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Wednesday, May 22, 2019


Below is a wonderful essay by RJ Rushmore for Monument Lab. Im not sure how much RJ is aware of the writing of Jeff Ferrell but his sentiments echo a lot of Jeff's criminological research. Pigeon holed by the anti advertising title, most anti advertising activists are actually trying to imagine what might replace the commercial images that surround us if given the chance. RJ is well aware of this and like a lot of us, trying to figure out how to recontextualize what he is doing so that it broadens his demands and has more potential to change not only our streets, but fundamental ways in which we interact and exist with one another. Fantastic.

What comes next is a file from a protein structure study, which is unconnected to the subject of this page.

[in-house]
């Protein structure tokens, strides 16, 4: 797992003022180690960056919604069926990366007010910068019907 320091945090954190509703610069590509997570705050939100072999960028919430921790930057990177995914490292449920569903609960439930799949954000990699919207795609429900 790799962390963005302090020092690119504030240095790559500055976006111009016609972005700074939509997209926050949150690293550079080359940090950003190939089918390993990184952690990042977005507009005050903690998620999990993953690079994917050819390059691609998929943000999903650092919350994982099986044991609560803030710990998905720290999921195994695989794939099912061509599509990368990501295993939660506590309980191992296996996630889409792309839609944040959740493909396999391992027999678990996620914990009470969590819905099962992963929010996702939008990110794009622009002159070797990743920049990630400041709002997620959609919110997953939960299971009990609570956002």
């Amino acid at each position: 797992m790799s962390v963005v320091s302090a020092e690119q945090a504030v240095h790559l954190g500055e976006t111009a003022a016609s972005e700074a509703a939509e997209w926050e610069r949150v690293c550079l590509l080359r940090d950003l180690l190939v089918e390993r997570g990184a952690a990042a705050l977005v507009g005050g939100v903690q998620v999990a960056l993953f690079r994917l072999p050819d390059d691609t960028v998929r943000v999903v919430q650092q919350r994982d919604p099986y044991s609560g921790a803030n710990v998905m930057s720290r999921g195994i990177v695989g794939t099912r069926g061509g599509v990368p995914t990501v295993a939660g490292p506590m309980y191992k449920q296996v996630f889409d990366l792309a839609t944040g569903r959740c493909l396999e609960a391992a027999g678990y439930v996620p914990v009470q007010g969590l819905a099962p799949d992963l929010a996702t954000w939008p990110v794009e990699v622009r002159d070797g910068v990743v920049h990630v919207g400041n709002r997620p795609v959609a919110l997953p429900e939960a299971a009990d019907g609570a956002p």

VIA: Monument Lab
Skateboarders refuse to see the city as intended. It is a playground. It is theirs. Every curb, bench, and set of stairs is a potential skateable object. Even though I put down my own skateboard around age 15, that mindset stayed with me. Skateboarding gave me a gift: the inclination to resist the pressures that cities feed us to be passive. As I've spent the last decade alongside artists who intervene in public spaces (be that through street art, graffiti, public art, or street performance), that inclination has matured, evolved, and became the driving force behind my work as a writer and curator. More [HERE]

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